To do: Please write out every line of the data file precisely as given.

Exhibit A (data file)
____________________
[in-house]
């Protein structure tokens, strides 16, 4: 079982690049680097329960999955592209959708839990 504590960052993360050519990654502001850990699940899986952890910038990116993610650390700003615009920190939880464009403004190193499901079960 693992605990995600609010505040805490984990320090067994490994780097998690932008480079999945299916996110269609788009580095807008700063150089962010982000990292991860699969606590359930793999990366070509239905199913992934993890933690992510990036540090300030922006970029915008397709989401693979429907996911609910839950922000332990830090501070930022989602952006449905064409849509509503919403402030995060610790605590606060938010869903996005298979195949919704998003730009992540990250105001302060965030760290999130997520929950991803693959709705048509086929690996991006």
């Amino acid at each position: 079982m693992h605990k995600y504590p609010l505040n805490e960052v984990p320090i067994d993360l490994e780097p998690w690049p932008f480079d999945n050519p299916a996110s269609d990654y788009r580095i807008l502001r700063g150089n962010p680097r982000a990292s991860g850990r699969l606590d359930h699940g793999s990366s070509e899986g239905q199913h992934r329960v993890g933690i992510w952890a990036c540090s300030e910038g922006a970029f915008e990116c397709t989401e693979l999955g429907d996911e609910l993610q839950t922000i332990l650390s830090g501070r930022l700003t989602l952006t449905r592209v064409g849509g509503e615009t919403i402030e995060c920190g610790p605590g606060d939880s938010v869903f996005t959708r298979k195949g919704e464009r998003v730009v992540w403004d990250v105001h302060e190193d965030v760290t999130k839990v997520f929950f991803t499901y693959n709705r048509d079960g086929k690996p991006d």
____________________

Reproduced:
[in-house]
């Protein structure tokens, strides 16, 4: 079982690049680097329960999955592209959708839990 504590960052993360050519990654502001850990699940899986952890910038990116993610650390700003615009920190939880464009403004190193499901079960 693992605990995600609010505040805490984990320090067994490994780097998690932008480079999945299916996110269609788009580095807008700063150089962010982000990292991860699969606590359930793999990366070509239905199913992934993890933690992510990036540090300030922006970029915008397709989401693979429907996911609910839950922000332990830090501070930022989602952006449905064409849509509503919403402030995060610790605590606060938010869903996005298979195949919704998003730009992540990250105001302060965030760290999130997520929950991803693959709705048509086929690996991006």
């Amino acid at each position: 079982m693992h605990k995600y504590p609010l505040n805490e960052v984990p320090i067994d993360l490994e780097p998690w690049p932008f480079d999945n050519p299916a996110s269609d990654y788009r580095i807008l502001r700063g150089n962010p680097r982000a990292s991860g850990r699969l606590d359930h699940g793999s990366s070509e899986g239905q199913h992934r329960v993890g933690i992510w952890a990036c540090s300030e910038g922006a970029f915008e990116c397709t989401e693979l999955g429907d996911e609910l993610q839950t922000i332990l650390s830090g501070r930022l700003t989602l952006t449905r592209v064409g849509g509503e615009t919403i402030e995060c920190g610790p605590g606060d939880s938010v869903f996005t959708r298979k195949g919704e464009r998003v730009v992540w403004d990250v105001h302060e190193d965030v760290t999130k839990v997520f929950f991803t499901y693959n709705r048509d079960g086929k690996p991006d």